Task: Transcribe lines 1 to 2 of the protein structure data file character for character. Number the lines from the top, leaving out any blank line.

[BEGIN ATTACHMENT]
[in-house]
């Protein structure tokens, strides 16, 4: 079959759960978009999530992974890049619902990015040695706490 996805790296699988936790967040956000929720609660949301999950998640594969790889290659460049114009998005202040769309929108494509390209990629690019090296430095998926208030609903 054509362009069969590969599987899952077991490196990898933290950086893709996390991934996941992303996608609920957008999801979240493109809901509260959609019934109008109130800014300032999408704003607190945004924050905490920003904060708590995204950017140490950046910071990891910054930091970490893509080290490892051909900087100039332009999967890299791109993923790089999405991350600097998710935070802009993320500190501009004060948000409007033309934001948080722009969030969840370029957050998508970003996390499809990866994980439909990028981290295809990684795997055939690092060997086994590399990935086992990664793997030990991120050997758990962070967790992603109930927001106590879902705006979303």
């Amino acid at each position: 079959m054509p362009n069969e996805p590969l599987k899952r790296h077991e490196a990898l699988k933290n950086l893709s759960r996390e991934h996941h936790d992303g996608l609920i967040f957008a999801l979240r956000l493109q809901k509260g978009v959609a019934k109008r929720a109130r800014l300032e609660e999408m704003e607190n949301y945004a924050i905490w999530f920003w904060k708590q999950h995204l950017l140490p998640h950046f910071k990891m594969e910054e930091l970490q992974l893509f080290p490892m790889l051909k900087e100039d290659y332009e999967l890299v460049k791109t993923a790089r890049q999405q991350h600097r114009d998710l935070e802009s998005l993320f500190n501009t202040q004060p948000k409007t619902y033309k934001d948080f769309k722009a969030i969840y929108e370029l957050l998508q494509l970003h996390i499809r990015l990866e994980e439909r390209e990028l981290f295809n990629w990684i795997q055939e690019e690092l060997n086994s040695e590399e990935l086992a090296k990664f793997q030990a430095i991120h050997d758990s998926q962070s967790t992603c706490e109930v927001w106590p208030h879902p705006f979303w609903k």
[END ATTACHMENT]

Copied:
[in-house]
């Protein structure tokens, strides 16, 4: 079959759960978009999530992974890049619902990015040695706490 996805790296699988936790967040956000929720609660949301999950998640594969790889290659460049114009998005202040769309929108494509390209990629690019090296430095998926208030609903 054509362009069969590969599987899952077991490196990898933290950086893709996390991934996941992303996608609920957008999801979240493109809901509260959609019934109008109130800014300032999408704003607190945004924050905490920003904060708590995204950017140490950046910071990891910054930091970490893509080290490892051909900087100039332009999967890299791109993923790089999405991350600097998710935070802009993320500190501009004060948000409007033309934001948080722009969030969840370029957050998508970003996390499809990866994980439909990028981290295809990684795997055939690092060997086994590399990935086992990664793997030990991120050997758990962070967790992603109930927001106590879902705006979303």